Healthcare reform, specifically Obamacare “repeal and replace,” was a prominent campaign issue and is now a legislative priority for President Trump and Congress. While there is debate over subsidies, mandates and preexisting conditions, a more fundamental question looms. Is healthcare a right or a privilege?
Rights are enumerated in the Constitution. There is no “right” to medical care in our founding documents. Then again, there is no right to abortion, same-sex marriage, transgender bathrooms or affordable housing in the Constitution, but courts and legislatures have deemed otherwise.
Healthcare as a right is another term for universal coverage, which 60 percent of Americans favor based on a recent Pew poll. The political left favors universal coverage.
The political right wants the government out of healthcare. Certainly, the federal government. Turn it over to the states via the 10th Amendment or leave it to the free market. Meaning healthcare as a privilege.
If a privilege rather than a right, what about the child with cancer whose family cannot afford six-figure cancer care? Or my working diabetic patient needing a $2,000 injection in each eye, every month, for several years, to maintain vision for driving and supporting her family? Or the millennial blowing out his knee at Vail who doesn’t have insurance or family support to pay for surgery?
Conversely, if healthcare is an entitlement, then how much is enough? Is every new drug or treatment available on demand? Should gender reassignment surgery be paid for by taxpayers, as is currently being proposed in Wisconsin? If the government provides a free meal, should it be a burger and fries or tenderloin and lobster?
Until these two competing approaches are reconciled, healthcare reform spins its wheels in a patchwork solution trying to satisfy both sides of the argument, but in the end satisfying neither.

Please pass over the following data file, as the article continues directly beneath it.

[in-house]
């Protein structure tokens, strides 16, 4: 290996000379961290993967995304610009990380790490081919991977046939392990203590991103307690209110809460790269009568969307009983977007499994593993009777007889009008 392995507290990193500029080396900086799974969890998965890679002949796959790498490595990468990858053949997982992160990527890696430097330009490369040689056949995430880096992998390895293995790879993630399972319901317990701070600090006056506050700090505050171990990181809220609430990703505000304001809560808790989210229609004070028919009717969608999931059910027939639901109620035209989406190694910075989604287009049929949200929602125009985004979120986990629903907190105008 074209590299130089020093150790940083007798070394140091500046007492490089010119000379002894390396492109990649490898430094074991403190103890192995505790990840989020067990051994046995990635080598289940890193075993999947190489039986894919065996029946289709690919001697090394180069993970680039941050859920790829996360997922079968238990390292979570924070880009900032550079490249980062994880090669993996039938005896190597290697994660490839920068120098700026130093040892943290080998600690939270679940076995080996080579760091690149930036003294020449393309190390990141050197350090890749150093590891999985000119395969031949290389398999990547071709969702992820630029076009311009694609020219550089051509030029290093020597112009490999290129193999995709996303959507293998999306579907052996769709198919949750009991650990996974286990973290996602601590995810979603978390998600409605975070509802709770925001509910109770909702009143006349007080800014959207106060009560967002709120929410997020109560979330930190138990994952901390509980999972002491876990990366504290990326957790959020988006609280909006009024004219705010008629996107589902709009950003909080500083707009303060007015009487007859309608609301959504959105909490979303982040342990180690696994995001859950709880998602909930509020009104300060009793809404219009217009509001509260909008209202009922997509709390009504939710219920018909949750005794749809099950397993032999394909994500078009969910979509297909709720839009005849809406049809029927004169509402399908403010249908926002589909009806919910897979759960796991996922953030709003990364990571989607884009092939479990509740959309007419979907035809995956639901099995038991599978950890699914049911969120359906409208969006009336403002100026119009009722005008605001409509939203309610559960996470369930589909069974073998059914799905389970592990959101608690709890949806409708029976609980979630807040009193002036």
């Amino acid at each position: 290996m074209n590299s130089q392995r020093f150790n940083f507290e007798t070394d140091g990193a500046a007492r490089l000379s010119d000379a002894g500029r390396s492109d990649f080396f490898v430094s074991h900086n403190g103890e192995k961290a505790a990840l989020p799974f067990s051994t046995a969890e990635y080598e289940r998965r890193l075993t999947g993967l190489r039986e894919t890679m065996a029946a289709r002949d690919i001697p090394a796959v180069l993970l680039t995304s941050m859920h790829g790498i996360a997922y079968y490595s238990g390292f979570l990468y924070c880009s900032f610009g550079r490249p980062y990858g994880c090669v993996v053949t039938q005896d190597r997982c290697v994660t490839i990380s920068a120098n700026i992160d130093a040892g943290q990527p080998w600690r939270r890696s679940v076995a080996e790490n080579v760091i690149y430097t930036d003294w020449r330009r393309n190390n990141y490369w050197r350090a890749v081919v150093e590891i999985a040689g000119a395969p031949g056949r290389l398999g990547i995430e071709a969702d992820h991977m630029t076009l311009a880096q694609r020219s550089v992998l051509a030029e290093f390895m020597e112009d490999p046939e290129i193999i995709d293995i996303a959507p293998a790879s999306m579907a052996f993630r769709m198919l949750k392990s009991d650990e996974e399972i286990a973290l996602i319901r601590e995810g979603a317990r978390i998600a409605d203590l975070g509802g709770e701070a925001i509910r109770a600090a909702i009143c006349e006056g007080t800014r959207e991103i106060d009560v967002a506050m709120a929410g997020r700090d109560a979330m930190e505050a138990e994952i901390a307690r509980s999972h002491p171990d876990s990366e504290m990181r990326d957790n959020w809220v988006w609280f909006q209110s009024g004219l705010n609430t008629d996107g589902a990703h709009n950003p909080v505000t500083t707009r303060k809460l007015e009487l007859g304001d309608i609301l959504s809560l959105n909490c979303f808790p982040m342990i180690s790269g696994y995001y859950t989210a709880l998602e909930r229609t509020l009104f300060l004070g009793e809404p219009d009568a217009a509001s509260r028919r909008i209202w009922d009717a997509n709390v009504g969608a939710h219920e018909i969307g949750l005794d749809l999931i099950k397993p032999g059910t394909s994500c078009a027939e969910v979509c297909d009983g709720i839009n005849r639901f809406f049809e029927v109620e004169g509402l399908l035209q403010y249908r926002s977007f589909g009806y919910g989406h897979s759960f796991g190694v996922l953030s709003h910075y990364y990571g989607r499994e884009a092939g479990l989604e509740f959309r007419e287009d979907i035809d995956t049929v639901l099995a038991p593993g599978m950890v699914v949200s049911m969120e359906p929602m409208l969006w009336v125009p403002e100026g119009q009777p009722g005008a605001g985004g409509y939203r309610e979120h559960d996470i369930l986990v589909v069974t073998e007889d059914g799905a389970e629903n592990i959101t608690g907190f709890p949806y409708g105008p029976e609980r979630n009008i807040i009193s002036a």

Most developed countries solve this dilemma with a parallel public and private medical system. A public system covering everyone with minimal or no out-of-pocket expense to patients, but with limited treatment options and long wait times for care. And a private system where individuals can purchase private insurance, without subsidies, tax breaks or government interference, or else pay for their care directly.
The public option as a “right” and the private option as the “privilege.” Think of K-12 schools. A public option at no cost to students or their families, for most a good and more than adequate education. And a free-market private-school option for those who so choose and have the financial means. Two parallel systems, take your pick.
Each system has advantages and disadvantages, but they are separate and distinct. Imagine trying to combine public and private schools into a single government-run program. That’s Obamacare. Or Ryancare. Or whatever finally emerges from Congress. The worst of both systems and the best of neither. No universal coverage and limited freedom of choice.
Why not create a dual system in the United States? Then, my question wouldn’t need an answer. Rather than forcing elected officials to come down on the side of “right” or “privilege,” which they will never do, simply choose both. A public system providing the “right” and a separate private system providing the “privilege”.
The blueprint is out there. Look to the United Kingdom or New Zealand for a model. Not perfect, but certainly better than the mess we currently have, with no forthcoming solution from Washington, D.C.
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